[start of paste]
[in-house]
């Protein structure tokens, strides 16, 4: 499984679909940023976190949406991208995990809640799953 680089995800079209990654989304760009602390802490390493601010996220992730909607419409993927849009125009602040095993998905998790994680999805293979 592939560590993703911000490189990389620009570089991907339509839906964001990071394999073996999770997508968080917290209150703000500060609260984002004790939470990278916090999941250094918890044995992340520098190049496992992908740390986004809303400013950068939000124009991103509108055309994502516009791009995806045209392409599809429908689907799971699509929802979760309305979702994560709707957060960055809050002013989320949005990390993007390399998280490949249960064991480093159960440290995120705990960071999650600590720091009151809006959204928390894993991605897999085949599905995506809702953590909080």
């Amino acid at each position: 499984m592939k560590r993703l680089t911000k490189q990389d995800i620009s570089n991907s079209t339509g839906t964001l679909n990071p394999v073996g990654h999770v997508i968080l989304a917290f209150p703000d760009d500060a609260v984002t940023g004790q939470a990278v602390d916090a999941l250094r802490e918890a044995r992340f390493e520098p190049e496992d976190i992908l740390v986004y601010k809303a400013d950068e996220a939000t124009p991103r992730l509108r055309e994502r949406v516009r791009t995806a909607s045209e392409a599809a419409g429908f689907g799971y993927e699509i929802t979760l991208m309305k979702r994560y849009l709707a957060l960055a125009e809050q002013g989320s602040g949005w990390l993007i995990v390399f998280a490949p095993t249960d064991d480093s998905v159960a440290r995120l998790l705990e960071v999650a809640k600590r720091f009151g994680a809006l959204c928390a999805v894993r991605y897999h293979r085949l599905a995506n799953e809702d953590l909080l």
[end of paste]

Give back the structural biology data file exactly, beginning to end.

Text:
[in-house]
């Protein structure tokens, strides 16, 4: 499984679909940023976190949406991208995990809640799953 680089995800079209990654989304760009602390802490390493601010996220992730909607419409993927849009125009602040095993998905998790994680999805293979 592939560590993703911000490189990389620009570089991907339509839906964001990071394999073996999770997508968080917290209150703000500060609260984002004790939470990278916090999941250094918890044995992340520098190049496992992908740390986004809303400013950068939000124009991103509108055309994502516009791009995806045209392409599809429908689907799971699509929802979760309305979702994560709707957060960055809050002013989320949005990390993007390399998280490949249960064991480093159960440290995120705990960071999650600590720091009151809006959204928390894993991605897999085949599905995506809702953590909080």
């Amino acid at each position: 499984m592939k560590r993703l680089t911000k490189q990389d995800i620009s570089n991907s079209t339509g839906t964001l679909n990071p394999v073996g990654h999770v997508i968080l989304a917290f209150p703000d760009d500060a609260v984002t940023g004790q939470a990278v602390d916090a999941l250094r802490e918890a044995r992340f390493e520098p190049e496992d976190i992908l740390v986004y601010k809303a400013d950068e996220a939000t124009p991103r992730l509108r055309e994502r949406v516009r791009t995806a909607s045209e392409a599809a419409g429908f689907g799971y993927e699509i929802t979760l991208m309305k979702r994560y849009l709707a957060l960055a125009e809050q002013g989320s602040g949005w990390l993007i995990v390399f998280a490949p095993t249960d064991d480093s998905v159960a440290r995120l998790l705990e960071v999650a809640k600590r720091f009151g994680a809006l959204c928390a999805v894993r991605y897999h293979r085949l599905a995506n799953e809702d953590l909080l």